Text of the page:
What's the best argument for scientists responsibly communicating their findings to patients?
"We are all patients, sooner or later," said doctor and researcher Edward Wild. And we will all want to know the latest on whatever disease we have.
For example, Wild said, when he meets with his patients who have Huntington's disease, first they talk about their illness, and then they want to know about the latest research—and why no one tells them about it. Their family members, worried that they, too, may develop Huntington's, read "overblown 'cure' research in news stories" and panic.
Wild, of University College London, moderated a roundtable session at the recent Society for Neuroscience annual meeting called "Communicating Research to Patients: A Moral Imperative for Neuroscientists?" With fellow panelist Jeffrey Carroll, of Western Washington University, Wild founded HDBuzz, an online news service for people with Huntington's and their families.
Our main site, dana.org, makes sure all news stories have passed muster with at least one science reviewer. Many news sources do not, and it's painful sometimes for us to watch the stories that gain traction on the Internet though they have no basis in science reality. (For example, see the "Kill or Cure?" page.) Over the years, we in the media have been blamed for all this "spin," but a recent survey suggests that the spin often begins with scientists themselves. Writing the abstract section of their papers to simplify and to intrigue, scientists can imply that the research is more original, more stunning, more "cure" than is really supported by the data.
Scientists may not have an ethical responsibility to communicate science; they should first be doing "the best, most rigorous science you can," said Paul Raeburn, chief media critic for the Knight Science Journalism Tracker at MIT. "Be honest in your work, transparent about it." But as a practical matter, scientists absolutely should be reaching out. "We the public support a lot of scientific work, and we stand to reap the benefits of what you're doing. It's important for you to tell people what you're doing, and we're so fortunate that we have so many outlets" for communication, including blogs, Twitter, magazines, newspapers, lectures, coffee shops, and everywhere else.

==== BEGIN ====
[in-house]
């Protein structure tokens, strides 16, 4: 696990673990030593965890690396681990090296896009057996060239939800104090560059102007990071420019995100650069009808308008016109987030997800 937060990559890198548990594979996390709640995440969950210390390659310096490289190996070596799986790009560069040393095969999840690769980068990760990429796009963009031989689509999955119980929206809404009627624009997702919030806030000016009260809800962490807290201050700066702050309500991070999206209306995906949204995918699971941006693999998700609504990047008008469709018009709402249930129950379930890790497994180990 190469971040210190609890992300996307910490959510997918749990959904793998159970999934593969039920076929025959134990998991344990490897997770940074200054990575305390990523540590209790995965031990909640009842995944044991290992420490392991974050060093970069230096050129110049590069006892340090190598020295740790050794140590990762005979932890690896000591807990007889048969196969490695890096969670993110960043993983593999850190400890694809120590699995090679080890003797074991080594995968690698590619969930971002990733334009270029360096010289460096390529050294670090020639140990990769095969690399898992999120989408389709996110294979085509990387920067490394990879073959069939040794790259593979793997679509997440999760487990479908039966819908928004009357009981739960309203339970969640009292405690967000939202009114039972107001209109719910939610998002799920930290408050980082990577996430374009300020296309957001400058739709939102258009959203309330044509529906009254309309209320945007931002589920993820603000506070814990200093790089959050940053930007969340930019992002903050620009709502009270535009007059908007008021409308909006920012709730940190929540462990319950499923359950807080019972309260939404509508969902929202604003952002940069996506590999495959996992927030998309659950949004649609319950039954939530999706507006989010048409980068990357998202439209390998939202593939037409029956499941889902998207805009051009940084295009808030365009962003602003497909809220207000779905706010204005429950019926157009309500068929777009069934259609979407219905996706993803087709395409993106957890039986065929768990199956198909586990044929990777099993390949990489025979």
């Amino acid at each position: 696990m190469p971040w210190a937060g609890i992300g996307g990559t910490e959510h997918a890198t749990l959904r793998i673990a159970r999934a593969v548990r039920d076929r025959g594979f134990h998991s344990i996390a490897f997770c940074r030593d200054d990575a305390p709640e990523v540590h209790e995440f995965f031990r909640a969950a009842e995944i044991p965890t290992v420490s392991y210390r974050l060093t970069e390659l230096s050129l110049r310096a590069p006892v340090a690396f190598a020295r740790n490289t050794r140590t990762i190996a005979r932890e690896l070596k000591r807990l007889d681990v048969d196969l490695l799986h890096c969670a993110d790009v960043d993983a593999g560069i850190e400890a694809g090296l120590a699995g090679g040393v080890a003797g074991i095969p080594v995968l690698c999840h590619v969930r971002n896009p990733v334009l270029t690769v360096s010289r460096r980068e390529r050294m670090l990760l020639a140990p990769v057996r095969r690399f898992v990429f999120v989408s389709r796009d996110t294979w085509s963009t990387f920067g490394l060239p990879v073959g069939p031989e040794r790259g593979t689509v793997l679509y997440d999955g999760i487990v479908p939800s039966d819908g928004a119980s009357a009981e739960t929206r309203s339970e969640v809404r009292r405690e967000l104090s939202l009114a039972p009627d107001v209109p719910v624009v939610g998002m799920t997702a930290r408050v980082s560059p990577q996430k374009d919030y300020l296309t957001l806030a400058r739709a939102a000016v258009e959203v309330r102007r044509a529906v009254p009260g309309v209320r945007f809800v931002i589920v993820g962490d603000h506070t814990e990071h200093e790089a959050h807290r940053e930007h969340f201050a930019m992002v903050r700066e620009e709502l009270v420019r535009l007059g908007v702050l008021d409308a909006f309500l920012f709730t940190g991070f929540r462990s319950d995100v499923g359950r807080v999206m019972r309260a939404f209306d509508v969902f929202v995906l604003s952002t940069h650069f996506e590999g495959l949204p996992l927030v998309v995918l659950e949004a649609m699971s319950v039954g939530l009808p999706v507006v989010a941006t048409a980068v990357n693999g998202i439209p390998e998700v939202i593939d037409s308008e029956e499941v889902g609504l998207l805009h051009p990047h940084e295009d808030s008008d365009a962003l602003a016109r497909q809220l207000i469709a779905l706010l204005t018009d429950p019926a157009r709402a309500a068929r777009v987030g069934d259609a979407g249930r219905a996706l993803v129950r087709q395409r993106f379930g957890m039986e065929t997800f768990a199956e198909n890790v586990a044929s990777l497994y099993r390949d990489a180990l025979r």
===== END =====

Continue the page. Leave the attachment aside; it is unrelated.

Just giving people access to data isn't enough, argued Theo Bloom, a cell biologist and chief editor of the open-access journal PLoS Biology. "Open access is good, but accessibility is better," she said; the data does not transmit unless it is readable and understandable.
When they can understand it, "access to information has great value" even if it does not solve a person's problems or cure her disease, said Jeff Carroll, whose family includes people who have Huntington's. "The absence of good information creates a vacuum of hope...When people feel alone and uninformed, they can become radicalized," listening to quacks and others who tout unproved therapies. "The public is my family and friends, most of whom most likely don't have the time or access to be neuroscience majors."
"Scientists need to tie the work [they] do into the patient experience," said Brian Fiske, a former editor of Nature Neuroscience who now works for the Michael J. Fox Foundation. "We have a role to play beyond just the science itself."
People at the foundation, which promotes research into Parkinson's disease, have found that, for them, face-to-face communication works best: "Describe, explain, educate," Fiske says. And listen: Patients and especially caregivers can often give scientists insight into a disease's progression that could be clues to further research, as well as inspiration to keep trying.